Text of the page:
According to a press release, “The unusual undertaking at one of her favourite venues will involve skeletal staff and crew, but benefits from full production and a multi-camera shoot, bucking the trend for widespread artist live show postponement right across the globe. The announcement also offers a tentative step in helping to aid the flagging live sector, and sets a potentially positive new precedent for other artists suffering from the loss of live earnings.”

Uncut launches lockdown sessions with Paradise Of Bachelors


Uncut will launch a new series of lockdown sessions in conjunction with the esteemed Paradise Of Bachelors label from 6pm BST tomorrow (May 14).

First in the weekly series will be James Elkington, followed by Itasca, Jake Xerxes Fussell and Michael Chapman. All four artists have taped the sessions live from their respective lockdown retreats, exclusively for Uncut.

To watch, simply click back to the Uncut website from 6pm tomorrow. The sessions will remain posted indefinitely.

To give you an idea of what to expect, follow the links to read Uncut’s reviews of the terrific recent albums by James Elkington and Itasca.

Joy Division’s Closer reissued on clear vinyl for 40th anniversary


Joy Division’s second and final album Closer is to be reissued on clear vinyl for its 40th anniversary on July 17.

The same day will also see the reissue of three non-album singles, “Transmission”, “Atmosphere” and “Love Will Tear Us Apart” on 180g 12-inch vinyl with remastered audio. These singles have never been repressed or reissued since Factory Records closed.

Check out the new Closer packaging and watch a teaser video below – and be sure to pick up the next issue of Uncut, out next week, which features the surviving members of Joy Division looking back at the making of “Love Will Tear Us Apart”.

Yes reschedule UK leg of Relayer tour for 2021


Yes have rescheduled the UK leg of their Relayer tour for spring 2021.

The tour was originally due to kick off this month in Liverpool and will now begin on May 16, 2021, in Manchester. Check out the new dates below:

Sun 16th May – Manchester Bridgewater Hall
Mon 17th May – Birmingham Symphony Hall
Wed 19th May – York Barbican
Thurs 20th May – Gateshead Sage
Sat 22nd May – Liverpool Philharmonic Hall
Sun 23rd May – Nottingham Royal Concert Hall
Mon 24th May – London Royal Albert Hall
Fri 28th May – Glasgow Royal Concert Hall

All tickets remain valid for the rescheduled shows; new tickets are available via the official Yes site.

You can read an interview with Yes guitarist Steve Howe in the current issue of Uncut, in shops now or available to buy online by clicking here.

Watch Prince And The Revolution: Live on YouTube this weekend


The 1985 concert film Prince And The Revolution: Live will be available to stream for free on YouTube for three days this weekend.

The film was captured at the Carrier Dome in Syracuse, NY on March 30, 1985, towards the end of the Purple Rain Tour. It was originally released in 1985 on VHS and LaserDisc, followed by a DVD release included with the 2017 Purple Rain Remastered & Deluxe Edition.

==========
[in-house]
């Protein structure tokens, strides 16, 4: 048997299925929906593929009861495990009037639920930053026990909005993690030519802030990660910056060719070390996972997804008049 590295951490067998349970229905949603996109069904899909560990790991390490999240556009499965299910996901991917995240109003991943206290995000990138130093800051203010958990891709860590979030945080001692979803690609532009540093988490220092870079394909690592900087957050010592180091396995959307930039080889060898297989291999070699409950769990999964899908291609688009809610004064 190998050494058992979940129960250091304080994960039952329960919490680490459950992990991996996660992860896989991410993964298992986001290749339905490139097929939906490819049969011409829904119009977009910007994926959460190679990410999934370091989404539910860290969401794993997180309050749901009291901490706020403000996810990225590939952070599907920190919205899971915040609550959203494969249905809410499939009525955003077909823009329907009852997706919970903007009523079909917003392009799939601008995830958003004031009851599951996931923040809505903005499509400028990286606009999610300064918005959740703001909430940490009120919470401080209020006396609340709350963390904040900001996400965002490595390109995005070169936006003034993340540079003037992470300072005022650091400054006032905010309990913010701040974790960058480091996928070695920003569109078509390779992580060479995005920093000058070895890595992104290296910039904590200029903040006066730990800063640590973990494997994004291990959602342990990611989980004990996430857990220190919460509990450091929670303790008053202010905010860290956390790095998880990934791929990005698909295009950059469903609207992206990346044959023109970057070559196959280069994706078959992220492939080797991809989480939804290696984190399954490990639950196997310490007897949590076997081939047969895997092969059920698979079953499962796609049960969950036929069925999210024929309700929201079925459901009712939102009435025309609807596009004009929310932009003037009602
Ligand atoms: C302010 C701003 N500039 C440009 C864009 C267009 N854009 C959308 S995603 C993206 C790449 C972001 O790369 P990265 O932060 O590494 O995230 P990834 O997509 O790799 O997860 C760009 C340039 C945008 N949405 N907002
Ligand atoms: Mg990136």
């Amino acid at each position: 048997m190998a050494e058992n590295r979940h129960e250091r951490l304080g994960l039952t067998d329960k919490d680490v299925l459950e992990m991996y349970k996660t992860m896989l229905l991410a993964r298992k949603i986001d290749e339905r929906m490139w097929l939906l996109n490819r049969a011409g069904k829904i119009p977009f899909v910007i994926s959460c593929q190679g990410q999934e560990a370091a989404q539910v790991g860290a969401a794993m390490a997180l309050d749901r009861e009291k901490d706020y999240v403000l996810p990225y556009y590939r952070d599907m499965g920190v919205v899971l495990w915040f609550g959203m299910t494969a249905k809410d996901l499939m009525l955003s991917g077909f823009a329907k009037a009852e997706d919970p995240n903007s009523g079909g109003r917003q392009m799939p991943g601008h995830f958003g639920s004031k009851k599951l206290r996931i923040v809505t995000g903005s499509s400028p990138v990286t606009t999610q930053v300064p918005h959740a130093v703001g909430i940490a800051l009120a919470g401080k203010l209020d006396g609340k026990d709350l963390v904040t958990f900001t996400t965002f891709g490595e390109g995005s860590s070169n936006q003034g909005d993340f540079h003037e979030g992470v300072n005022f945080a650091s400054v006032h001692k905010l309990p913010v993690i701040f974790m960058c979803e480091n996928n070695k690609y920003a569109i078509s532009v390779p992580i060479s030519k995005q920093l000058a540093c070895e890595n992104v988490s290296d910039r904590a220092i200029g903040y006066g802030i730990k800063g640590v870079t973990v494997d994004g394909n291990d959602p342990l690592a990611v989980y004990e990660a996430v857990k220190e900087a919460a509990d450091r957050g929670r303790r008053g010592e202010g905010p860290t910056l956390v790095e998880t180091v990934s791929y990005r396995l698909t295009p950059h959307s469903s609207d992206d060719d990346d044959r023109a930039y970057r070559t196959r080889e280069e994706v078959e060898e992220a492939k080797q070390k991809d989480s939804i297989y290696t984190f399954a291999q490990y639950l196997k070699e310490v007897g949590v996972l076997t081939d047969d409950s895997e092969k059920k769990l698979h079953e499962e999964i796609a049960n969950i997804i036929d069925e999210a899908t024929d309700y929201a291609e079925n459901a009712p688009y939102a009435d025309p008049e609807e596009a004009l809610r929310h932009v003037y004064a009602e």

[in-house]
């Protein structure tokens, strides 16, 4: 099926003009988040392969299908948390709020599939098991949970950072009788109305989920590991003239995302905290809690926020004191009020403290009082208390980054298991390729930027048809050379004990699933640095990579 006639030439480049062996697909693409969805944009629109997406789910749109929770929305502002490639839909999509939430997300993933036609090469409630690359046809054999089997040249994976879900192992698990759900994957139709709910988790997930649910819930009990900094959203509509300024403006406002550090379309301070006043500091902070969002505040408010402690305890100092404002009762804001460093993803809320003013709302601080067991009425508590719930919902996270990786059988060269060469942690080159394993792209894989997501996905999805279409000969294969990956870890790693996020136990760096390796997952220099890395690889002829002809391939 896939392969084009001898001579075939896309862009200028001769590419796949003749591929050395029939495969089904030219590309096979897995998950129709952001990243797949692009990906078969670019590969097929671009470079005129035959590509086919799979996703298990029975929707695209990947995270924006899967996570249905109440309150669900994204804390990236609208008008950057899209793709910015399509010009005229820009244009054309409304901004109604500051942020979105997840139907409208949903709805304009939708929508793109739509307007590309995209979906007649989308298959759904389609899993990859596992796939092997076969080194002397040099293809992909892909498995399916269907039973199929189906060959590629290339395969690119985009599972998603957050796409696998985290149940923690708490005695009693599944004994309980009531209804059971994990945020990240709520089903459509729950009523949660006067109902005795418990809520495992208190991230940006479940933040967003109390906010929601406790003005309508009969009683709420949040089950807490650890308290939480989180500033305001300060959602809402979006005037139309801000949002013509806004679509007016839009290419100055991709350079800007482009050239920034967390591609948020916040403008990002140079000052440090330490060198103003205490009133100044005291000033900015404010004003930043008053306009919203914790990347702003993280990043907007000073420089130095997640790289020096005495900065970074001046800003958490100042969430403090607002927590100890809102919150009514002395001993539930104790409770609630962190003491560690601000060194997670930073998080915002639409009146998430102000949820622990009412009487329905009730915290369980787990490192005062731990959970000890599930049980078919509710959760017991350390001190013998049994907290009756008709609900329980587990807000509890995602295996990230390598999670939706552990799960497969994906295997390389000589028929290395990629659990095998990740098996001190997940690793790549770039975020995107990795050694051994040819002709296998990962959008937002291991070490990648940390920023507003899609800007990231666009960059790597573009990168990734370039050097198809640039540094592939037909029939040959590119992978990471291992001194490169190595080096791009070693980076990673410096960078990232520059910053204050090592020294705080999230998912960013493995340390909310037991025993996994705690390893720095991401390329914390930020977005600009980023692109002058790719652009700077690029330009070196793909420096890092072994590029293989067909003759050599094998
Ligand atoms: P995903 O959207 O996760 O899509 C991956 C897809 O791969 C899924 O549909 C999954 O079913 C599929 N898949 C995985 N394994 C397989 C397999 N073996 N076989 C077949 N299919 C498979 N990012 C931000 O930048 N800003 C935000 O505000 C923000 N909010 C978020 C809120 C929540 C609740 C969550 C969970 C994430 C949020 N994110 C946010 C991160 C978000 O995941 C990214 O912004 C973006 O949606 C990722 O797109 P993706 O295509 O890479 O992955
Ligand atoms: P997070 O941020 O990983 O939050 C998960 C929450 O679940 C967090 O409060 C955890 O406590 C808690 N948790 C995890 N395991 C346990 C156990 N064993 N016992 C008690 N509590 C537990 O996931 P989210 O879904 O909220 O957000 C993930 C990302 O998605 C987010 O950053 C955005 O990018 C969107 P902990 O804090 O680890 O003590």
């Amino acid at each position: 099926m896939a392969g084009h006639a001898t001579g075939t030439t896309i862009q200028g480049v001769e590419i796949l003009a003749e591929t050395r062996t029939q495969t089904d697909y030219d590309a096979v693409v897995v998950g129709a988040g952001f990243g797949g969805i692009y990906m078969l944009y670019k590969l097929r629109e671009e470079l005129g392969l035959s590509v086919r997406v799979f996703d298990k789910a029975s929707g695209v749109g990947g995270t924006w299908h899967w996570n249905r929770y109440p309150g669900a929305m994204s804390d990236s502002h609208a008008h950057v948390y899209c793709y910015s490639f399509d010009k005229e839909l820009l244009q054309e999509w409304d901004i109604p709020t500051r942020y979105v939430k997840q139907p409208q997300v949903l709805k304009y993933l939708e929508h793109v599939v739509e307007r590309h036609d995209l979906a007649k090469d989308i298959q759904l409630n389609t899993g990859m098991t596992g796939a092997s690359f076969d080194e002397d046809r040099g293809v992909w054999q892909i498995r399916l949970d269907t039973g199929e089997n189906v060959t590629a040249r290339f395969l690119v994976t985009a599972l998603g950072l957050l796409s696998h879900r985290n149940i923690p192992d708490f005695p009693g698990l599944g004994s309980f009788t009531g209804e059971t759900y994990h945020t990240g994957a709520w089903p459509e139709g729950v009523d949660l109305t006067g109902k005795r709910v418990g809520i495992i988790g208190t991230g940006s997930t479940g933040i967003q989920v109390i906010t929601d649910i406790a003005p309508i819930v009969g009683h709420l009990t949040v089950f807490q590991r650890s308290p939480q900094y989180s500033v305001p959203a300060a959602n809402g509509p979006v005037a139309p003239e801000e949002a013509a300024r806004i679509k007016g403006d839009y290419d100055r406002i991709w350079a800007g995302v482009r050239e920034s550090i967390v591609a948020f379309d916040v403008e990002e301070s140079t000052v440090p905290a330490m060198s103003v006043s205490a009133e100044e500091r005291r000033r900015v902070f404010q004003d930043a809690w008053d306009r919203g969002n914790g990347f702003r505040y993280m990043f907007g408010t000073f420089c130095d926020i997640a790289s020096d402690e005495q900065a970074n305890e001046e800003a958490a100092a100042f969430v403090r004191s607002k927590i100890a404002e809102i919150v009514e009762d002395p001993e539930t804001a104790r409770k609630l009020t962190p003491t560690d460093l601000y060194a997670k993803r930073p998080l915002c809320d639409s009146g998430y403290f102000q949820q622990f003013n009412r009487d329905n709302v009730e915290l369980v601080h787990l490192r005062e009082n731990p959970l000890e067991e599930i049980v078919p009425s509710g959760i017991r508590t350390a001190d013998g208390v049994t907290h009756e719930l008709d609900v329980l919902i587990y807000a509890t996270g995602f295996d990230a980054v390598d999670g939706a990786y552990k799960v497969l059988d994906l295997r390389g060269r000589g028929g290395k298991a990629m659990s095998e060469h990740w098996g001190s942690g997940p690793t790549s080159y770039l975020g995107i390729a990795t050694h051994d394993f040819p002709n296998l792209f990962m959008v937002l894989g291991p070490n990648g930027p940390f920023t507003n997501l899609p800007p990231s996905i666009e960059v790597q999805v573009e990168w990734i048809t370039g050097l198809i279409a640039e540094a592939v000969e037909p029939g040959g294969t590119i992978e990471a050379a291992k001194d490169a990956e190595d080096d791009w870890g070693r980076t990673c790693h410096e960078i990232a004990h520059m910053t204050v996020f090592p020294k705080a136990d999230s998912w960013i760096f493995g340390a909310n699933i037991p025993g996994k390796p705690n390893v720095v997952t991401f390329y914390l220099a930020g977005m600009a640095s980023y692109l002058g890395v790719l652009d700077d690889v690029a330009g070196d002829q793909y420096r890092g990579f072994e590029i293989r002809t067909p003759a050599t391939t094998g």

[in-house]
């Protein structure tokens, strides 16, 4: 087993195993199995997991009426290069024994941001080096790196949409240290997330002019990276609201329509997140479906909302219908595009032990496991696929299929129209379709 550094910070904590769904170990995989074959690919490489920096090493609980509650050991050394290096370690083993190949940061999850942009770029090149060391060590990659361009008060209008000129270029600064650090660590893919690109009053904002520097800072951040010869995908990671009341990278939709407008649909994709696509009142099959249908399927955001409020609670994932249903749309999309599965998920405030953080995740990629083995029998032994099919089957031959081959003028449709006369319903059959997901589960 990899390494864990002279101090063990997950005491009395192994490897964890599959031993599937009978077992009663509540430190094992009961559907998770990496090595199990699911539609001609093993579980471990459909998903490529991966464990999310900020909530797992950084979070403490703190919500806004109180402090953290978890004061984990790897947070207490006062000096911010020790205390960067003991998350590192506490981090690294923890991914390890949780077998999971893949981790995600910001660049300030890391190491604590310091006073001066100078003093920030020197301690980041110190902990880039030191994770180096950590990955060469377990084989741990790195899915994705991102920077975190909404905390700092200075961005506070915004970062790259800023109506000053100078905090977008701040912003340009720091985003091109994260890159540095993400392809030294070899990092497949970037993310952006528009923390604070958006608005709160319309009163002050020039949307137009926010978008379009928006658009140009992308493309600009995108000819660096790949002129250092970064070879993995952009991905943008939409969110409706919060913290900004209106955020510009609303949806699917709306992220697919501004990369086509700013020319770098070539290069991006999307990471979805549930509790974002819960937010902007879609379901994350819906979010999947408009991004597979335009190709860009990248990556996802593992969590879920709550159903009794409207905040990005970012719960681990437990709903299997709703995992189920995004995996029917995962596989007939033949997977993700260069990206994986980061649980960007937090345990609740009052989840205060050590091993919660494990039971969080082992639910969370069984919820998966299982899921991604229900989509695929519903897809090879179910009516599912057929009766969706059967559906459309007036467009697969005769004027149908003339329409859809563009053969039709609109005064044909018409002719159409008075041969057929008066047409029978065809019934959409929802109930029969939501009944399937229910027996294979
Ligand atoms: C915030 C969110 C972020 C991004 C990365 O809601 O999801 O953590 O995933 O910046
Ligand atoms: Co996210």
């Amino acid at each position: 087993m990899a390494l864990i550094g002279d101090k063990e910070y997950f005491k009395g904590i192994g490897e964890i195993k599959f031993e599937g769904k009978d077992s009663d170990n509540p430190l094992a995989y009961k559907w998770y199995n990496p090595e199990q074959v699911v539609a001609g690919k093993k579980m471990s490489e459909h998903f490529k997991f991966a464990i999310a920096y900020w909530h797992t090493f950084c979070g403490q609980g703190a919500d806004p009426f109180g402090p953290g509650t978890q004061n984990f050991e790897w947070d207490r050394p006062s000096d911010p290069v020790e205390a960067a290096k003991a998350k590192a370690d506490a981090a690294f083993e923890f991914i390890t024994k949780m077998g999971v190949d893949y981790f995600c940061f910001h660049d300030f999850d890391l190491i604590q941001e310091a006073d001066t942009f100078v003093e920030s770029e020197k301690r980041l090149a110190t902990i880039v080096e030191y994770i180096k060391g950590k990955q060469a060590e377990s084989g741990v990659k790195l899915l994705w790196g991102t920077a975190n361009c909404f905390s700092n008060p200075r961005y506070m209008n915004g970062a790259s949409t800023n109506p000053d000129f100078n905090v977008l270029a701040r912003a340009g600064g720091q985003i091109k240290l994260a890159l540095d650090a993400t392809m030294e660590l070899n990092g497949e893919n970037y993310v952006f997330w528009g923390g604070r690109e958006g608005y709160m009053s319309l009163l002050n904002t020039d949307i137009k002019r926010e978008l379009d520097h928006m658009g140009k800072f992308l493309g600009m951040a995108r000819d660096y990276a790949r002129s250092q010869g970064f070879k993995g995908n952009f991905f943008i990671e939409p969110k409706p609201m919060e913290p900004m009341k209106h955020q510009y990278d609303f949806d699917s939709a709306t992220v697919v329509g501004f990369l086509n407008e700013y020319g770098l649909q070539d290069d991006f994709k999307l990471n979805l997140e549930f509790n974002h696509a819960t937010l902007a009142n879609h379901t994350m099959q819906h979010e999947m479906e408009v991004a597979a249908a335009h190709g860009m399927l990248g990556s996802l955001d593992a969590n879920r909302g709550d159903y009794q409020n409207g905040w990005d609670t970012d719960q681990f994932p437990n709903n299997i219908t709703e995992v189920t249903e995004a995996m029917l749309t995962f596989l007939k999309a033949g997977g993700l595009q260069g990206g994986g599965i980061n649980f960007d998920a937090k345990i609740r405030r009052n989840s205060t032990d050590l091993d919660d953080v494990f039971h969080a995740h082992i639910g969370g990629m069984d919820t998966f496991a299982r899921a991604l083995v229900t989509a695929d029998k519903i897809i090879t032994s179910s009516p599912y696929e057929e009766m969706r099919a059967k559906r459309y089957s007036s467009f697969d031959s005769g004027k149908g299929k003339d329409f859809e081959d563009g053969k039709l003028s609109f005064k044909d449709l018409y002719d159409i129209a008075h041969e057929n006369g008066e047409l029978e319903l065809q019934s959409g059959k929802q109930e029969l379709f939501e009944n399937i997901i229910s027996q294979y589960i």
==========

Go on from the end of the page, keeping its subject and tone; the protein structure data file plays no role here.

Prince And The Revolution: Live can be viewed below from midnight BST on Thursday (May 14). The streaming event will run in support of the Covid-19 Solidarity Response Fund for the World Health Organisation (powered by UN Foundation and Swiss Philanthropy Foundation). Any viewer donations will include a matching component from Google.

The audio from the concert has been remastered by longtime Prince mastering engineer Bernie Grundman, and will be available officially in digital format for the first time across all streaming and download platforms on Friday (15 May).

You can read all about the Purple Rain tour – which Prince completed concurrently with the recording of Around The World In A Day – in the latest issue of Uncut, in shops now or available to purchase online by clicking here.

Watch David Gilmour play two Syd Barrett songs


David Gilmour and Polly Samson have released their latest lockdown video as ‘The Von Trapped Family’. In it, Gilmour discusses his friendship with Syd Barrett and plays two of Barrett’s songs, “Octopus” and “Dominoes”.

Watch the full video below:

Gilmour also reveals that he is working on a definitive book of Syd Barrett lyrics. “The lyrics have never actually been printed properly,” says Gilmour. “Syd never wrote them down, they were never properly transcribed.”

While listening back to the isolated vocal takes of The Madcap Laughs, Gilmour reveals that he thinks Barrett might have actually sung “the mad cat laughs” in the song “Octopus”. Nonetheless, he says he prefers the album’s published title.

Kraftwerk – The Ultimate Music Guide

Celebrating 50 years of Kraftwerk and the life of their late co-founder Florian Schneider, this 124 page premium publication tells the story of the band’s evolution from experimental free rockers to electronic conceptualists, via archive features, in-depth new reviews and the occasional ice cream. Fahren, fahren, fahren!

The Ultimate Music Guide to Kraftwerk is in shops now and available to buy online by clicking here.

Hear Ray LaMontagne’s new song, “We’ll Make It Through”


Ray LaMontagne has released a new six-minute song called “We’ll Make It Through”. No details have been provided about when and where it was recorded, although the sentiment seems apt for the current times.

Watch a sepia-tinted video for it below:

It’s not yet known if “We’ll Make It Through” will form part of an upcoming new Ray LaMontagne album. His last full-length was 2018’s Part Of The Light.